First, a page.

I felt let down that the minimum cost for framing 24x36 prints was then $109+.
It's a nifty idea, and the custom-framing market is at least partially ready to disrupted by a well-executed internet outfit. Good luck!
Now... That website is ugly and hard to use. I wish it wasn't, but their product is great and by far the cheapest I've found that's not junk. I've order 15 frames since I discovered them a few years back, and they're great. The frames arrive incredibly well packed. They do require assembly, but it only takes about 10 minutes to go from unpacked to wall once you've done the first one or two.
You should also note that they are metal frames (they own the factory), but they have a wide variety of finishes and are very high quality. No wood options, though.
No affiliation, just sharing the link.
For me, I think it's wonderful that you can get a great print or poster for $40. That problem has been solved. But you can tell a cheap frame from a quality one every time.
And, yet, unlike a doorknob, sometimes you want a frame to have a custom size.
I get sticker shock every time I go to buy a nice poster, print, or art piece at what seems like a very reasonable price and then see the cost triple or quadruple when I add the frame and shipping.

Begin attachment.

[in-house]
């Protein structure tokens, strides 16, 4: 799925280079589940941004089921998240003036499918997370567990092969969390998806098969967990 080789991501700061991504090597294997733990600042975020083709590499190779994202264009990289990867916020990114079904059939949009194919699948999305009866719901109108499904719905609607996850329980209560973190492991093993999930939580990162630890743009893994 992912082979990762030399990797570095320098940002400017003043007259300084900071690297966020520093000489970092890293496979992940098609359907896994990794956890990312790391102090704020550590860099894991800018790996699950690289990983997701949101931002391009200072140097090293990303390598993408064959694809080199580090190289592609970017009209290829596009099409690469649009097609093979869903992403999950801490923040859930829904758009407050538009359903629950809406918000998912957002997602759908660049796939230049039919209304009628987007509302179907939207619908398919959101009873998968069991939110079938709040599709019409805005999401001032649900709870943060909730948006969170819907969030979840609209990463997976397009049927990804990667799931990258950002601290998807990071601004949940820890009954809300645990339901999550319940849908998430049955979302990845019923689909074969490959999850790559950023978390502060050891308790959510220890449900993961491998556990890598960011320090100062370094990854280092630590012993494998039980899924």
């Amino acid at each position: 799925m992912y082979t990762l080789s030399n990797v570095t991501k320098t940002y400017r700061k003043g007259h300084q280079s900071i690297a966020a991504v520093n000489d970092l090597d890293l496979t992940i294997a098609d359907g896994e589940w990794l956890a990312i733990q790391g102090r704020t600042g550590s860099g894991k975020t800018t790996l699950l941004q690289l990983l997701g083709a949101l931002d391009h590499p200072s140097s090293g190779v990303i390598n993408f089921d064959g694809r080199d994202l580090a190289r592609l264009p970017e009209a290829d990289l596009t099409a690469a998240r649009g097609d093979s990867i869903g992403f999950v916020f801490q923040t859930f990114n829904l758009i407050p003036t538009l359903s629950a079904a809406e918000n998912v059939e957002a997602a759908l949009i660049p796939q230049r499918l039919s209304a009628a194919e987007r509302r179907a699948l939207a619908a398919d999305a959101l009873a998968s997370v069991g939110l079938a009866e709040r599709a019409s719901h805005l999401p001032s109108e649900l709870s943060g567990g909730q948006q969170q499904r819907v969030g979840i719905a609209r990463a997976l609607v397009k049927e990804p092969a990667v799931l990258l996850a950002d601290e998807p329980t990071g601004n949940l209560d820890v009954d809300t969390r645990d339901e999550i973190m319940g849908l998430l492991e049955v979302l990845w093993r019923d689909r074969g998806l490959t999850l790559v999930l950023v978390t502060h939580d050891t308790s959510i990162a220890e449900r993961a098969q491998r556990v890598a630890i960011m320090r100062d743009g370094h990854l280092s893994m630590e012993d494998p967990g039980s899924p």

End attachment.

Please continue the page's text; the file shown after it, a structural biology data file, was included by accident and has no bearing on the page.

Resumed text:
You anchored at 40 - and surely the frame is less than the artwork.
Can I suggest a bottom "entry level" solution - it might not work but have cheap(ish) standard sized frames and adjust the inner piece of off white card that goes inside.
I have two kids and would love to swap their work in and out on a weekly basis - different sized card to cover things up seems great.
Maybe YOU "can tell a cheap frame from a quality one every time" but I can't. I've never chosen to develop that expertise. Frames all kind of look the same to me, except that a few styles of wooden ones look needlessly gaudy/ornate/expensive. To me, the purpose of the frame is to FRAME - it's not art, just a square one puts AROUND art to protect and separate it. I care what color that square is and what size it is, but what MATERIAL it's made of...not so much.
Maybe I am subject to some sampling bias here, but people who spend real money on frames usually have large custom framing needs.